Augustines at Kentish Town Forum, 18 October 2016

The Augustines farewell tour! Why? They were doing so well. The official explanations suggest that it just wasn’t working financially. But they had achieved so much. It’s so sad to see them giving up when, you never know, they could have been big. Following in the footsteps of one of their undoubted influences, Bruce Springsteen. Instead, they’ve followed the example another massive inspiration, The Clash, although there is no indication that the split is for personal reasons.

So last night was a celebration – of the music and the spirit that they have created over these last six or so years. The spirit of rock’n’roll, of the faith in redemption through music. The same values that Bruce has always embodied. The belief that inspired me to write my book on music.

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I’ve lost count of the times I’ve seen Augustines. I think it is six or maybe seven. I first saw them at Latitude in the i-Arena tent in 2012, and their energy was so immense, their following already so devoted, that I had one of those this is the future of rock’n’roll moments. I saw them at Shepherd’s Bush Empire, still finding their way. I saw them on the street – Berwick Street, playing a few songs at a free concert celebrating Soho. I saw them in and out at Latitude again, balancing gigs, and, crucially at the Roundhouse in December 2014, when they were astonishingly good, playing with awesome energy, emotion and intimacy. Billy McCarthy, main man and singer/guitarist poured out his soul at that one.

And every time I loved them even more.

Last night brought it all together. Yeah, it was a bit self-indulgent in places, but why not? It was a celebration of the past – and I hope, a look to the future. All the great songs, “Book of James”, “Juarez”, “Now You Are Free”, Weary Eyes” and, of course, the awesome “Philadelphia (City of Brotherly Love)” were there and in rocking and anthemic shape. And much, much more.

One lovely moment was when drummer, Rob Allen, brought his dad, “Bob” out on the stage, to celebrate his 70th birthday. We sang “Happy Birthday” and then he went onto the spare drum set, which had been set up for a previous cameo from some old friends/ colleagues of the band from New York called Pela. And they played a cover of of the Clash’s “Guns of Brixton”. Wonderful.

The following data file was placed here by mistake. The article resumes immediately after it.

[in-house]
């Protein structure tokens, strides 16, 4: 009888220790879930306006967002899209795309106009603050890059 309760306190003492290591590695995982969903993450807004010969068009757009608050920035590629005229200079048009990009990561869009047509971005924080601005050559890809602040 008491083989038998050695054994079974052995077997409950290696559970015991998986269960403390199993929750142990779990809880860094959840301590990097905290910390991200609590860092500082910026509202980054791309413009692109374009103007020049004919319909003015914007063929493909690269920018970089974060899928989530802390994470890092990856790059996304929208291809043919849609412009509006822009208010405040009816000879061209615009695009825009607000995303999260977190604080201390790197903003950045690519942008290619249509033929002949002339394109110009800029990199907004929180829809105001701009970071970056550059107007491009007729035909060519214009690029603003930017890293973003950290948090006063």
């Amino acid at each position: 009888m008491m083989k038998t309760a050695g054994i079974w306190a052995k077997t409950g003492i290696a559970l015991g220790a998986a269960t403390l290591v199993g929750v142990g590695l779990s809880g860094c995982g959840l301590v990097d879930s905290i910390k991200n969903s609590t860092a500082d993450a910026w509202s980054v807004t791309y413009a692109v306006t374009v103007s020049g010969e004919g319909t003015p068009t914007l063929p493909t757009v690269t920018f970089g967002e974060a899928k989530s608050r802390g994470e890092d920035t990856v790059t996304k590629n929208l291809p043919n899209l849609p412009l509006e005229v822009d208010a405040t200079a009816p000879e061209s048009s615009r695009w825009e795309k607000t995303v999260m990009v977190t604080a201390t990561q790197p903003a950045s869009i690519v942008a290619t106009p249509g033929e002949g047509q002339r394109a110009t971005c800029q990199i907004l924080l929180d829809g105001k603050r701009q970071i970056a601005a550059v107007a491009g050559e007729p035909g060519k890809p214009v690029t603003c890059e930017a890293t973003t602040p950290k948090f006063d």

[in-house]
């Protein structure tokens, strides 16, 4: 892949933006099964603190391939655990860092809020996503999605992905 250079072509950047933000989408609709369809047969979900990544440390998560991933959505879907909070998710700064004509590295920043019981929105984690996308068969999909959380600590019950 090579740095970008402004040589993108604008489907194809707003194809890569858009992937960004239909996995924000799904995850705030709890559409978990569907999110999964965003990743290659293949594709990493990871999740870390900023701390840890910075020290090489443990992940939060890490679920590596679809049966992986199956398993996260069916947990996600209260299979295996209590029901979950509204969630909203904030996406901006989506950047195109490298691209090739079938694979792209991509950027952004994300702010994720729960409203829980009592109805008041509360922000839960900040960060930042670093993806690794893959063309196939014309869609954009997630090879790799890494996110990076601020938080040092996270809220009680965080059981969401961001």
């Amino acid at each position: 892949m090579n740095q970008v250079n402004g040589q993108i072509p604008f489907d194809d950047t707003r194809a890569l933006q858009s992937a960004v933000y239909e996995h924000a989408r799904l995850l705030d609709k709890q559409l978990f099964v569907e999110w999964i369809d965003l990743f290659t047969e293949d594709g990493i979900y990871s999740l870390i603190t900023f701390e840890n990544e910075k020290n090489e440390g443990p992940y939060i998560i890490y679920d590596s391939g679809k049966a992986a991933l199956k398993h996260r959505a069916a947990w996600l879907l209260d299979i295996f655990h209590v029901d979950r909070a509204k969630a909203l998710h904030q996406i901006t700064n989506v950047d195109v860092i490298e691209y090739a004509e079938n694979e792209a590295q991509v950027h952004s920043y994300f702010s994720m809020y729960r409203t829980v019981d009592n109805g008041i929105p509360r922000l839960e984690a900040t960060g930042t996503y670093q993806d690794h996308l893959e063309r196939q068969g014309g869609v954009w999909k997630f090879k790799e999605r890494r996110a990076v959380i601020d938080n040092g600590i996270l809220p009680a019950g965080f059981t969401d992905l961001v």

Maybe the reason I like Augustines so much is that they not only have the ethos of Bruce throughout their music, but they have the same favourite bands as me, with the Clash to the fore.

A few pics here. Billy has grown his hair and wears a cap. That looks a bit like The Hold Steady, a band with which they have quite a lot in common. But Augustines have a more optimistic world view. Like Bruce, they reflect the sadness, but also the hope and aspiration.

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The celebration at the end with the whole team on plus Pela members. The Augustines family!

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There’s a film about Augustines on the road coming out in 2017. It’s bound to be good. Maybe it will revive interest and get them back together. I guess we wait and see.

In the meantime, Billy and all the band, thank you for some great music and some awesome concerts. Music we live for. The true, undying spirit of rock’n’roll. 

 

 

About John S

I'm blogging about the things I love outside work: music, sport, culture, London, with some photos to illustrate aspects of our wonderful city. And anything else that I happen to think is worth writing about!
This entry was posted in Music - concerts, lists, reflections and tagged , , , . Bookmark the permalink.

2 Responses to Augustines at Kentish Town Forum, 18 October 2016

  1. This is sad; seen all too often with bands.

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